The bank, which also said it expected about $31 billion in Foreign Direct Investment (FDI) inflows to Africa this year, maintained that given Nigeria’s current output level, it could keep supplying oil for the next 41 years.
Nigeria, which is Africa’s largest oil producer, now pumps about 2.6 million barrels of oil per day.
The World Bank also said in the latest edition of ‘Africa’s Pulse’, a bi- annual analysis of the issues shaping Africa’s economic prospects, that Angola, Africa’s second largest producer, had about 21 years remaining for its oil.
The predictions are, however, for existing oil discoveries and as the prediction does not make provision discoveries that could be made henceforth.
The multilateral institution also predicted a 4.8 per cent growth rate for sub-Saharan Africa in 2012, but cautioned countries to be frugal in spending their resources.
The bank, which had forecast a 4.9 per cent growth rate in 2011, said the region remained on track despite setbacks in the global economy.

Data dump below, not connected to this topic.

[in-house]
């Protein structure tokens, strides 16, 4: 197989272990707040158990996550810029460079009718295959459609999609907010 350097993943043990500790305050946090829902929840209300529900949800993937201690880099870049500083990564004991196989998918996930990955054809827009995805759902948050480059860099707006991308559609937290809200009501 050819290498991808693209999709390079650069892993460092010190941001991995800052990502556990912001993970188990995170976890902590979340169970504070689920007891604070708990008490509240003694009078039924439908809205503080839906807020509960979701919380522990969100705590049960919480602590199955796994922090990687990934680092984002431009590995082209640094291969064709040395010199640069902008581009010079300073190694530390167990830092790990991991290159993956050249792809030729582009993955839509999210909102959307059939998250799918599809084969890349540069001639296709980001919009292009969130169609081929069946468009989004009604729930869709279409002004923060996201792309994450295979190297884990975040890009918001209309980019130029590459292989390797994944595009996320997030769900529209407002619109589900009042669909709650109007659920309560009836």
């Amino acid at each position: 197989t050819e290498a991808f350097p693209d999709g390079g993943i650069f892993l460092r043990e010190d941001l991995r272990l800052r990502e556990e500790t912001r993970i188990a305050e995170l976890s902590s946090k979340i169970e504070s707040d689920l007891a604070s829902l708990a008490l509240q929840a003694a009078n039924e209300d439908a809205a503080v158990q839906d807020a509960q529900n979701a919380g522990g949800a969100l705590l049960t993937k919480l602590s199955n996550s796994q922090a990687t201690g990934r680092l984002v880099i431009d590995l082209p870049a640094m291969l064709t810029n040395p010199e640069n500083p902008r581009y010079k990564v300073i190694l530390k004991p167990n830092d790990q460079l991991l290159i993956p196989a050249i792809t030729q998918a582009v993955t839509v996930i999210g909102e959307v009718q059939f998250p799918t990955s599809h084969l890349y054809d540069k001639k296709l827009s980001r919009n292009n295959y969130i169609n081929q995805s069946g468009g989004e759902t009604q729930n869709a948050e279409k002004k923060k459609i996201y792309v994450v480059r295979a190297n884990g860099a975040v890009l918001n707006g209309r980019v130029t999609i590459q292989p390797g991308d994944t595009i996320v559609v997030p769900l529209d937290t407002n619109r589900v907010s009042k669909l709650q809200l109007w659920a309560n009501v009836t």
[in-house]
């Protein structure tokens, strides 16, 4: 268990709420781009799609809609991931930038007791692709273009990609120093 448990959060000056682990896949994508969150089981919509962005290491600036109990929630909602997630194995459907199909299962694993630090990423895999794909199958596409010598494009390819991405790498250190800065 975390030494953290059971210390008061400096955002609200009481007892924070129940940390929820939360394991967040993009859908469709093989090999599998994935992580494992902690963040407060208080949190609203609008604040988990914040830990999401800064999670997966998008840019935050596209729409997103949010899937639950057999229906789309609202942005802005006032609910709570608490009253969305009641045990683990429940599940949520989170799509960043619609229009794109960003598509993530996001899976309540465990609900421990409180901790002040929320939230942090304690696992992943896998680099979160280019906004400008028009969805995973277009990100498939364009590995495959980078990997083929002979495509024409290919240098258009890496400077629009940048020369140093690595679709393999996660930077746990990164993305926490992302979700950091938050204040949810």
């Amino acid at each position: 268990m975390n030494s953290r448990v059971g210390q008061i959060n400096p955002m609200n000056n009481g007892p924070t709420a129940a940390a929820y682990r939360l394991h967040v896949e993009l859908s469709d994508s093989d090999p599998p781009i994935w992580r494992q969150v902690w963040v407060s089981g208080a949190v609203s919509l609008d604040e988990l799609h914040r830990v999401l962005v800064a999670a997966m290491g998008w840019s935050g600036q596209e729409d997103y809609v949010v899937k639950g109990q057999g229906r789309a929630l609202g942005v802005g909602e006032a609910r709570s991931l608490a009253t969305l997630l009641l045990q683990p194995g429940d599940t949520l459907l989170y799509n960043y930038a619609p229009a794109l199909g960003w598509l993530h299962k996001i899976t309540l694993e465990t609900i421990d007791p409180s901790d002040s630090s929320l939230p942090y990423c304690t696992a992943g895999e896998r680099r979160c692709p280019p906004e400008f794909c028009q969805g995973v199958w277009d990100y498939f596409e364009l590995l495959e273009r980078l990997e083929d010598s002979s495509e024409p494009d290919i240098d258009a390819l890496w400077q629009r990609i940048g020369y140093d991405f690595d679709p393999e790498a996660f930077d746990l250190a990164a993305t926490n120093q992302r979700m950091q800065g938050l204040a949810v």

According to the World Bank, growth in sub-Saharan Africa, apart from South Africa, was forecast to rise to six per cent.
The report noted that African exports had rebounded in the first quarter of 2012, at an annualised pace of 32 per cent, up from 11 per cent 2011.
It, however, noted that African countries were not immune to the recent cases of market volatility occasioned by crisis from the Euro area as well as growth slowdown that is occurring particularly in China, which had remained an important market for Africa’s mineral exporters.
World Bank Vice-President for Africa, Mukhtar Diop, said: “A third of African countries will grow at or above six per cent with some of the fastest growing ones buoyed by new mineral exports such as iron ore in Sierra Leone, uranium and oil in Niger, and by factors such as the return to peace in Cote d’Ivoire, as well as strong growth in countries such as Ethiopia.”